Greenland Shark Found Dead on Shore Just Days After Rare Sighting

A Greenland shark was found dead on a beach in Cornwall, U.K. just a few days after a rare sighting of the fish was reported in France.

On March 7, French research organization, the Association for the Study and Conservation of the Selachians, tweeted there had been a sighting of a Greenland shark off the coast of French island of Ushant.

It said the animal was "stuck in very little water," but eventually returned back to sea. A few days later on March 13, Rosie Woodroffe—a biologist at the Zoological Society of London (ZSL) Institute of Zoology—found an example of the same species dead on Newlyn beach in Cornwall.

Greenland sharks are a "near threatened" species. Despite the name, they can swim as far south as the Azores and as far east as Scandinavia. Marine biologists believe the Greenland shark population is low as they are so rarely sighted. They live in deep waters of about 650 to 1640 feet below the surface of the ocean but occasionally venture up to the shallows of bays and river mouths in the winter.

Greenland shark
A Greenland shark lies stranded on a Cornwall beach. Rosie Woodroffe, a biologist at the Zoological Society London Institute of Zoology found the shark dead on Newlyn beach in Cornwall, England. Rosie Woodroffe

After spotting the stranded animal, Woodroffe called in the marine strandings network at Cornwall Wildlife Trust. However, when teams arrived, the shark had been washed away with the tide.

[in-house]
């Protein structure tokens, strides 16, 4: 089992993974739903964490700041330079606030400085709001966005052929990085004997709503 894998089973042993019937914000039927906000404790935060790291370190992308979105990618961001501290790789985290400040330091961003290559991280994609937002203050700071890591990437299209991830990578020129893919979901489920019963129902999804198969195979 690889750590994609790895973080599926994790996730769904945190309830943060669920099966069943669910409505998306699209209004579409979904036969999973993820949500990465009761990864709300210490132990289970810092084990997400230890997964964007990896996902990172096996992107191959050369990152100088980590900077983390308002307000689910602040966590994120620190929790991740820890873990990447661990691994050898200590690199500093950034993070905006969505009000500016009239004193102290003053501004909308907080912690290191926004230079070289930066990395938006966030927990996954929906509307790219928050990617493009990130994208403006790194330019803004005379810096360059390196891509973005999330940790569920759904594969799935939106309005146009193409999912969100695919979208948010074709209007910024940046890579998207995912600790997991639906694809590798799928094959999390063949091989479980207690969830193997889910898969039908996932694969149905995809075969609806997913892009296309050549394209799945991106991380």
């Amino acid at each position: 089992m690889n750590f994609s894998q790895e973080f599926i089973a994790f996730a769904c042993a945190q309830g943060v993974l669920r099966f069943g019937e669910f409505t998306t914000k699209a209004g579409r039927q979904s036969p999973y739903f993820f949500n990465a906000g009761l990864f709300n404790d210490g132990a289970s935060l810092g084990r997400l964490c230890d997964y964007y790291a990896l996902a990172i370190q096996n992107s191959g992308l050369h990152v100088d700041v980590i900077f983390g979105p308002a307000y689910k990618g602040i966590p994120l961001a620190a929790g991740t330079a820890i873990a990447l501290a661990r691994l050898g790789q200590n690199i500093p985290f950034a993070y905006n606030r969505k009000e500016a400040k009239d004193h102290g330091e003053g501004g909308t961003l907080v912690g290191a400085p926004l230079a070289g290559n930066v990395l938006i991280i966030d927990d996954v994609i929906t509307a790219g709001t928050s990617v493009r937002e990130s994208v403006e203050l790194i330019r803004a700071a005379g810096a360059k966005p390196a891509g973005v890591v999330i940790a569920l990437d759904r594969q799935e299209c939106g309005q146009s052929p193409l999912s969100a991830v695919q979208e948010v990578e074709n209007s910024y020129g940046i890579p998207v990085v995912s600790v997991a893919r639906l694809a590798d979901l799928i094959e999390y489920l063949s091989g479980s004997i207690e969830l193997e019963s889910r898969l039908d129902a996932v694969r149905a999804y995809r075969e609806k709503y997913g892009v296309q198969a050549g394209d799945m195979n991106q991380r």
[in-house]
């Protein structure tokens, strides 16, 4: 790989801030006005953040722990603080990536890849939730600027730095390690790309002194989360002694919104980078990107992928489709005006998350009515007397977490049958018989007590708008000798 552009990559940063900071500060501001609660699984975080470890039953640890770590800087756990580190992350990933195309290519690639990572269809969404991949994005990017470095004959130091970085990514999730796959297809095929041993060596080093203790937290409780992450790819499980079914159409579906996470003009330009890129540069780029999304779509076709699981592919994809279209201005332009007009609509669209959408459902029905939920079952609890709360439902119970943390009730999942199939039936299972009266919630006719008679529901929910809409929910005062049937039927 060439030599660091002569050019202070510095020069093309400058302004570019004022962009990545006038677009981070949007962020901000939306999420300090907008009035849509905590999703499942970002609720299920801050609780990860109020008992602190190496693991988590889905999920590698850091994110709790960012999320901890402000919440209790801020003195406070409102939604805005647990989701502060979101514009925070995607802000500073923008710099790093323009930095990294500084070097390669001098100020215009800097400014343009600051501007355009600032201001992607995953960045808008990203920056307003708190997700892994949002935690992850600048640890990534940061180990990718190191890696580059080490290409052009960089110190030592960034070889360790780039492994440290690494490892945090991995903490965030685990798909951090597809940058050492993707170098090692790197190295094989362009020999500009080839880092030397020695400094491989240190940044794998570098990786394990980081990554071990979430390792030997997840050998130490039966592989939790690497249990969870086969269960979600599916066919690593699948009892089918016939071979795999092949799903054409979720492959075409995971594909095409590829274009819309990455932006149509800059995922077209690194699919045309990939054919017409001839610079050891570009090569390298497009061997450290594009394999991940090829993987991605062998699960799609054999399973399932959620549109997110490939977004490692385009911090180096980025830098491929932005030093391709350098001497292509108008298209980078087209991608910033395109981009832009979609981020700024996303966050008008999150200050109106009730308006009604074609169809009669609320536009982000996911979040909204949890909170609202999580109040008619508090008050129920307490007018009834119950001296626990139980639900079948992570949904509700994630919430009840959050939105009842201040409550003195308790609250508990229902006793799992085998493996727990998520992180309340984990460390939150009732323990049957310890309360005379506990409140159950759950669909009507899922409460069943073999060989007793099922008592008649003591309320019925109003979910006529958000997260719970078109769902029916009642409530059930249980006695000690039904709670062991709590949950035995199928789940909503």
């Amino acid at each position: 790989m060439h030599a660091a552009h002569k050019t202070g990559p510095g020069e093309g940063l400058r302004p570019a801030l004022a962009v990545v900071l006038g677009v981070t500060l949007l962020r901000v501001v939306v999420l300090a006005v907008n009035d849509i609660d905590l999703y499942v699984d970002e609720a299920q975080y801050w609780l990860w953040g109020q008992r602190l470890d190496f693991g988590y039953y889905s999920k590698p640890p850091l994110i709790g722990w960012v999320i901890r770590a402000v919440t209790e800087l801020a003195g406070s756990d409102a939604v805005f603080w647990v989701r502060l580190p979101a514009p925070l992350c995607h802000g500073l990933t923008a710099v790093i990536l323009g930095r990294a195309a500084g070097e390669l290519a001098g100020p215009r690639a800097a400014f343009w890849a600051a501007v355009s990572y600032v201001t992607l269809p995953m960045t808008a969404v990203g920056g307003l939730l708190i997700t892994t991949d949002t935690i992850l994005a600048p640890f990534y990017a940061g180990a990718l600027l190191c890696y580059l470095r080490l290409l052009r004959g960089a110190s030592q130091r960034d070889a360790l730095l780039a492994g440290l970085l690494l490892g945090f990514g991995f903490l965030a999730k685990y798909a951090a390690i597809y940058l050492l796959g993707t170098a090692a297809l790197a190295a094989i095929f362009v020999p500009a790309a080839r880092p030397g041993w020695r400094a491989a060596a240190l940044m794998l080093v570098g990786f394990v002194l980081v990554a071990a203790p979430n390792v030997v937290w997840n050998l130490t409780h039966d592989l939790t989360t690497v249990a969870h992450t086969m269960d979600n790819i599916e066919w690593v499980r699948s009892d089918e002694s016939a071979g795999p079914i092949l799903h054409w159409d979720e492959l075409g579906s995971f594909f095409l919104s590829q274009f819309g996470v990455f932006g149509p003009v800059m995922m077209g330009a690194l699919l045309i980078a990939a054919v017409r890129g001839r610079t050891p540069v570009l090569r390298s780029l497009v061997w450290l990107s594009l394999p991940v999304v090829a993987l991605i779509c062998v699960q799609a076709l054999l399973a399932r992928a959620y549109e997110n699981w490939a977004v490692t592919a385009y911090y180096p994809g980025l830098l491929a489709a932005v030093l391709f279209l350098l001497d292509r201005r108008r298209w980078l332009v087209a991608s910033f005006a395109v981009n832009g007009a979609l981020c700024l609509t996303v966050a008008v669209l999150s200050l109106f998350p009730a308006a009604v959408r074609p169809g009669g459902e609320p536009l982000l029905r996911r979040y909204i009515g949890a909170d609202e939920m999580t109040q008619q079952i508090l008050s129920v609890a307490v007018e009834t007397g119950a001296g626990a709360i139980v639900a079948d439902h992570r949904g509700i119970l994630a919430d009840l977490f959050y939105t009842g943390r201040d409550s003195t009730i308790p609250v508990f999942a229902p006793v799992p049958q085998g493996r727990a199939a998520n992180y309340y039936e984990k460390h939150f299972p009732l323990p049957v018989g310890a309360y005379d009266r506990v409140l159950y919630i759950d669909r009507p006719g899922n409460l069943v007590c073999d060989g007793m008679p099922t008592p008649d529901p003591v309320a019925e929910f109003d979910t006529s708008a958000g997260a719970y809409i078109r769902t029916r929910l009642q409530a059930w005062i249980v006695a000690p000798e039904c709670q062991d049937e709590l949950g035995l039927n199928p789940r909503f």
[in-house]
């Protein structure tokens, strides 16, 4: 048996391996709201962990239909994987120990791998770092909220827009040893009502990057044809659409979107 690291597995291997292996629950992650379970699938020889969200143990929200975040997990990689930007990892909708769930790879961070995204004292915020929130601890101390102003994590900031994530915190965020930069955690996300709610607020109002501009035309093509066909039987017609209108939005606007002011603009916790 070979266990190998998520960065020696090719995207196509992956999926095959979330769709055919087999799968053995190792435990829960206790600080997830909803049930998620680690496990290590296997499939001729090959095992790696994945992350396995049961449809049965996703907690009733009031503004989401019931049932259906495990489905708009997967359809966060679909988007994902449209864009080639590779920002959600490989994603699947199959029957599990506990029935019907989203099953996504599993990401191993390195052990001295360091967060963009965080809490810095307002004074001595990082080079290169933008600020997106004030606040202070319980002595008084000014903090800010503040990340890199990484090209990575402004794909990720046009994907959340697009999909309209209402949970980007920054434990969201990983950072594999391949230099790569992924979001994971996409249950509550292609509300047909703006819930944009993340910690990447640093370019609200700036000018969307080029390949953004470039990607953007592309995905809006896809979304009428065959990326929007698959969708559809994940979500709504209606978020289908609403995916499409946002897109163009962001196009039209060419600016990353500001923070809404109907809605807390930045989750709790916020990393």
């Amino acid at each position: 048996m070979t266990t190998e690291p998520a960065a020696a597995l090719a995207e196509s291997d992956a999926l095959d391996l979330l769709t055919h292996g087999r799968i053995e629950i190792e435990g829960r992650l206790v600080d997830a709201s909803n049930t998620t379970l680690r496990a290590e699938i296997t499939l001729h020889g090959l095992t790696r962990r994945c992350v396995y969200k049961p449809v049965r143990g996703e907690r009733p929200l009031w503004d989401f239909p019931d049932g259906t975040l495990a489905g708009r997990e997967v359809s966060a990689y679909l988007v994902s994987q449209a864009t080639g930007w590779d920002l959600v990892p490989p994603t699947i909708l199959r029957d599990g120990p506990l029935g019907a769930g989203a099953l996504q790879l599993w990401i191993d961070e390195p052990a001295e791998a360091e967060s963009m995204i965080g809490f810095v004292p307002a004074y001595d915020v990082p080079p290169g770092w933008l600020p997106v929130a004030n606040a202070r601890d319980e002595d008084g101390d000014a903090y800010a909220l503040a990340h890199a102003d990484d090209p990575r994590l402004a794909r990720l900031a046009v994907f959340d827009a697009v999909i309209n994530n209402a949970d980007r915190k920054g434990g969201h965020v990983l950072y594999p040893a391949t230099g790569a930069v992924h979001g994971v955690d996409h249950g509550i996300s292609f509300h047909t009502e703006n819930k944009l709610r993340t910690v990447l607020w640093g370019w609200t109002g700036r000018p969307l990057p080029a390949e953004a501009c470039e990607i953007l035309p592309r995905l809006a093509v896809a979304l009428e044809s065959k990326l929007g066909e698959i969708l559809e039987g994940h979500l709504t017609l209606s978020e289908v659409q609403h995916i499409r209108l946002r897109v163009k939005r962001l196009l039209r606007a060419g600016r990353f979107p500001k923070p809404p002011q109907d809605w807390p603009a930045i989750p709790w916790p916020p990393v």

There are currently teams on the lookout for the dead shark, which they hope will enable veterinary pathologists to carry out research.

Woodroffe told Newsweek she had been looking for it again on Monday morning but so far there has been no sign of the shark.

Marine wildlife strandings occur globally, and are a phenomenon where animals are found washed up on beaches, unable to return to the water. In most cases, the animals die. For some species, including whales and dolphins, strandings are well-documented. In the U.K., from 1990 to 2014, there were 12,362 cetacean strandings. However, for sharks, information is lacking. Some suspect human activity may be to blame, however, this has been called into question.

Greenland sharks usually live longer than any other vertebrate. Scientists suspect they can live for at least 250 years, if not up to 500 years. Before this sighting, there had only ever been one Greenland shark sighted in Cornwall, which was also found washed ashore and dead, Cornwall Live reported.

ZSL research fellow, Chris Yesson, who specializes in Greenland habitats, told Newsweek that the shark discovered on Sunday may have become stuck in a trawl net, a common cause of death among the species. He said Greenland sharks come up in trawl nets as they eat a lot of fish targeted by this type of fishing, such as shrimp and halibut.

"Mortality rates from trawling is an open area of research. [Experts] estimate a 50% mortality rate from benthic trawl bycatch, although this is a tentative early estimate," Yesson said.